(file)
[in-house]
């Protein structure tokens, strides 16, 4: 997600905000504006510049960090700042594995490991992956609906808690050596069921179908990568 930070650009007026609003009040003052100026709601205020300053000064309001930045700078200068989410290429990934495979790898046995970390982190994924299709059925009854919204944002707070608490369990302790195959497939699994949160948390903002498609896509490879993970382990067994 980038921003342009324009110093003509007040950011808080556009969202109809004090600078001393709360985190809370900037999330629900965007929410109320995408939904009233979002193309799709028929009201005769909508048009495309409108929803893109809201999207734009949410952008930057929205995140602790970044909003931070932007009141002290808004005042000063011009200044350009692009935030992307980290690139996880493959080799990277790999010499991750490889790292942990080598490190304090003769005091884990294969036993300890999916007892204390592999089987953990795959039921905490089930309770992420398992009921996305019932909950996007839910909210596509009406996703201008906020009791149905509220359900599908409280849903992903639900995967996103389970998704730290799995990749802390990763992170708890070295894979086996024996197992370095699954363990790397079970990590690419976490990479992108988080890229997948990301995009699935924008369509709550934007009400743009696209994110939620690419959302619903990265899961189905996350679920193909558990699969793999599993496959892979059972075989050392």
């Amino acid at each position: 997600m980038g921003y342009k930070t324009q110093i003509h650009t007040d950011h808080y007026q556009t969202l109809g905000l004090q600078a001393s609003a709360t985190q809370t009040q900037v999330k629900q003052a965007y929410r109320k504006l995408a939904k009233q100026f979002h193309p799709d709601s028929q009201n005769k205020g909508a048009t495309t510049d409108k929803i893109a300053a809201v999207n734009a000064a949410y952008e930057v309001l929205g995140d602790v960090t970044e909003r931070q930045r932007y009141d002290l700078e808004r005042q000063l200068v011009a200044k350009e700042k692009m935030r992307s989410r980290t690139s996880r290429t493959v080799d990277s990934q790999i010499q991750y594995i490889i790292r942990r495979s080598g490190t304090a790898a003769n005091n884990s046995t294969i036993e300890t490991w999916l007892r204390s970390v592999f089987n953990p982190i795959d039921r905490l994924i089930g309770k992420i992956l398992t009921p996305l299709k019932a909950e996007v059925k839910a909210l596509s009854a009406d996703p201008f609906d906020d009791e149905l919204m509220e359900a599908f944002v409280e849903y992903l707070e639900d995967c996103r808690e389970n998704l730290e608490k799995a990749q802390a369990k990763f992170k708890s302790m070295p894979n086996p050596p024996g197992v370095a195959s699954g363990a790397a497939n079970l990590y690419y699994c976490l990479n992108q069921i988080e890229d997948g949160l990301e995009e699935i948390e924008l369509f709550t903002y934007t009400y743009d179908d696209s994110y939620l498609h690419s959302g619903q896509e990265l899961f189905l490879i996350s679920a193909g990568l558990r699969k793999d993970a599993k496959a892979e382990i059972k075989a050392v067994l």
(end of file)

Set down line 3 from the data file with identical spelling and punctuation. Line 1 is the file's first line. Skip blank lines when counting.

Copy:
């Amino acid at each position: 997600m980038g921003y342009k930070t324009q110093i003509h650009t007040d950011h808080y007026q556009t969202l109809g905000l004090q600078a001393s609003a709360t985190q809370t009040q900037v999330k629900q003052a965007y929410r109320k504006l995408a939904k009233q100026f979002h193309p799709d709601s028929q009201n005769k205020g909508a048009t495309t510049d409108k929803i893109a300053a809201v999207n734009a000064a949410y952008e930057v309001l929205g995140d602790v960090t970044e909003r931070q930045r932007y009141d002290l700078e808004r005042q000063l200068v011009a200044k350009e700042k692009m935030r992307s989410r980290t690139s996880r290429t493959v080799d990277s990934q790999i010499q991750y594995i490889i790292r942990r495979s080598g490190t304090a790898a003769n005091n884990s046995t294969i036993e300890t490991w999916l007892r204390s970390v592999f089987n953990p982190i795959d039921r905490l994924i089930g309770k992420i992956l398992t009921p996305l299709k019932a909950e996007v059925k839910a909210l596509s009854a009406d996703p201008f609906d906020d009791e149905l919204m509220e359900a599908f944002v409280e849903y992903l707070e639900d995967c996103r808690e389970n998704l730290e608490k799995a990749q802390a369990k990763f992170k708890s302790m070295p894979n086996p050596p024996g197992v370095a195959s699954g363990a790397a497939n079970l990590y690419y699994c976490l990479n992108q069921i988080e890229d997948g949160l990301e995009e699935i948390e924008l369509f709550t903002y934007t009400y743009d179908d696209s994110y939620l498609h690419s959302g619903q896509e990265l899961f189905l490879i996350s679920a193909g990568l558990r699969k793999d993970a599993k496959a892979e382990i059972k075989a050392v067994l």